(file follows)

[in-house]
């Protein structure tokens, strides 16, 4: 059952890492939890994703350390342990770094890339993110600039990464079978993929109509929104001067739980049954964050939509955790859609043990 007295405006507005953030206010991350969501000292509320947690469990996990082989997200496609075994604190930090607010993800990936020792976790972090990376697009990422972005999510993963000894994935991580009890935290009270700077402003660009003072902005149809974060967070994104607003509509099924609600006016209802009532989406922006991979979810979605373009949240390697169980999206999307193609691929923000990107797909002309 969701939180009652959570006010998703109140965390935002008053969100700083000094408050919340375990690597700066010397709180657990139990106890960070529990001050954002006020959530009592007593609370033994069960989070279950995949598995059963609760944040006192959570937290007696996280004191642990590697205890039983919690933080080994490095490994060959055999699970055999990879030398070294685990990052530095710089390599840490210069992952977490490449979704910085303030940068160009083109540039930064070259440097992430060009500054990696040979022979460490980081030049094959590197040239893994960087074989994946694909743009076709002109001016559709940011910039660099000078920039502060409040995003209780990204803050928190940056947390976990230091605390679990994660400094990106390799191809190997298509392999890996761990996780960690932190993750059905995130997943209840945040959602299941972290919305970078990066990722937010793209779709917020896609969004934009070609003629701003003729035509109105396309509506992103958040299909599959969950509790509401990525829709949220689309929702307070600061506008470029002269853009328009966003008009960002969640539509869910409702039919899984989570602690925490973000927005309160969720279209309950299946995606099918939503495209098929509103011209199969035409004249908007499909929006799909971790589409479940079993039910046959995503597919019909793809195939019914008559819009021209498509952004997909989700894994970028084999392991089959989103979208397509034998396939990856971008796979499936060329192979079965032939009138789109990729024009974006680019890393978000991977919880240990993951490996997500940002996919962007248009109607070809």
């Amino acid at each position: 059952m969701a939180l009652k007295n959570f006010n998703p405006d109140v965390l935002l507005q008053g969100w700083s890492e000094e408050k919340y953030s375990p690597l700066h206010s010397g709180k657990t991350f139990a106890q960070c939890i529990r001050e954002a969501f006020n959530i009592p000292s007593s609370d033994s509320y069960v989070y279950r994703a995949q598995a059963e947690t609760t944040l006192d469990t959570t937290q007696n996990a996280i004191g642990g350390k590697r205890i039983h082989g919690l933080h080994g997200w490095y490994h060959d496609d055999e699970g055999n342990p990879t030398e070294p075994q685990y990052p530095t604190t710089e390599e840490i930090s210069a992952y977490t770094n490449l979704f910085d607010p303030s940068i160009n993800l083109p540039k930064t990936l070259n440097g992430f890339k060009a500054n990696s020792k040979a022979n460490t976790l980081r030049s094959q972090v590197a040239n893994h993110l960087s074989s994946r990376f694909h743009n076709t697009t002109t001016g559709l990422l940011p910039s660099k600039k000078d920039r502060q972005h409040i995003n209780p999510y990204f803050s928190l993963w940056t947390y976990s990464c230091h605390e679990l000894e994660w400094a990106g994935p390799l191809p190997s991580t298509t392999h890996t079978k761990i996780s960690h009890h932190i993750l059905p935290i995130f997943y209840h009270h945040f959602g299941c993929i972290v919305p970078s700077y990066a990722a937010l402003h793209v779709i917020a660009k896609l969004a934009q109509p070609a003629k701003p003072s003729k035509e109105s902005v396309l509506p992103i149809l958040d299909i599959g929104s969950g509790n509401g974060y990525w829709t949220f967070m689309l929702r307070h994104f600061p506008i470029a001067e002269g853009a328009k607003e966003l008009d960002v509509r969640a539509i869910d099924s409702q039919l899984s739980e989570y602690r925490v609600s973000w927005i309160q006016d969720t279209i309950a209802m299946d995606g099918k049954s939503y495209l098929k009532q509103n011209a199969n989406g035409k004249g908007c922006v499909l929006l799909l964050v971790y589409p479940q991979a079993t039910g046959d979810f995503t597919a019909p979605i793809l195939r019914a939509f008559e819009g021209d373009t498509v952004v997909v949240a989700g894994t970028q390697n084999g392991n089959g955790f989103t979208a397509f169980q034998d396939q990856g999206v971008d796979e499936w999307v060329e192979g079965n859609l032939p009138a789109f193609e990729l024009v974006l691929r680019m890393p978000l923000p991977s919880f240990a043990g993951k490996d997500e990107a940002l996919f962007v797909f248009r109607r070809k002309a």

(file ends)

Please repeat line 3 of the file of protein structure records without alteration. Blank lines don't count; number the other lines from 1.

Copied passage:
């Amino acid at each position: 059952m969701a939180l009652k007295n959570f006010n998703p405006d109140v965390l935002l507005q008053g969100w700083s890492e000094e408050k919340y953030s375990p690597l700066h206010s010397g709180k657990t991350f139990a106890q960070c939890i529990r001050e954002a969501f006020n959530i009592p000292s007593s609370d033994s509320y069960v989070y279950r994703a995949q598995a059963e947690t609760t944040l006192d469990t959570t937290q007696n996990a996280i004191g642990g350390k590697r205890i039983h082989g919690l933080h080994g997200w490095y490994h060959d496609d055999e699970g055999n342990p990879t030398e070294p075994q685990y990052p530095t604190t710089e390599e840490i930090s210069a992952y977490t770094n490449l979704f910085d607010p303030s940068i160009n993800l083109p540039k930064t990936l070259n440097g992430f890339k060009a500054n990696s020792k040979a022979n460490t976790l980081r030049s094959q972090v590197a040239n893994h993110l960087s074989s994946r990376f694909h743009n076709t697009t002109t001016g559709l990422l940011p910039s660099k600039k000078d920039r502060q972005h409040i995003n209780p999510y990204f803050s928190l993963w940056t947390y976990s990464c230091h605390e679990l000894e994660w400094a990106g994935p390799l191809p190997s991580t298509t392999h890996t079978k761990i996780s960690h009890h932190i993750l059905p935290i995130f997943y209840h009270h945040f959602g299941c993929i972290v919305p970078s700077y990066a990722a937010l402003h793209v779709i917020a660009k896609l969004a934009q109509p070609a003629k701003p003072s003729k035509e109105s902005v396309l509506p992103i149809l958040d299909i599959g929104s969950g509790n509401g974060y990525w829709t949220f967070m689309l929702r307070h994104f600061p506008i470029a001067e002269g853009a328009k607003e966003l008009d960002v509509r969640a539509i869910d099924s409702q039919l899984s739980e989570y602690r925490v609600s973000w927005i309160q006016d969720t279209i309950a209802m299946d995606g099918k049954s939503y495209l098929k009532q509103n011209a199969n989406g035409k004249g908007c922006v499909l929006l799909l964050v971790y589409p479940q991979a079993t039910g046959d979810f995503t597919a019909p979605i793809l195939r019914a939509f008559e819009g021209d373009t498509v952004v997909v949240a989700g894994t970028q390697n084999g392991n089959g955790f989103t979208a397509f169980q034998d396939q990856g999206v971008d796979e499936w999307v060329e192979g079965n859609l032939p009138a789109f193609e990729l024009v974006l691929r680019m890393p978000l923000p991977s919880f240990a043990g993951k490996d997500e990107a940002l996919f962007v797909f248009r109607r070809k002309a």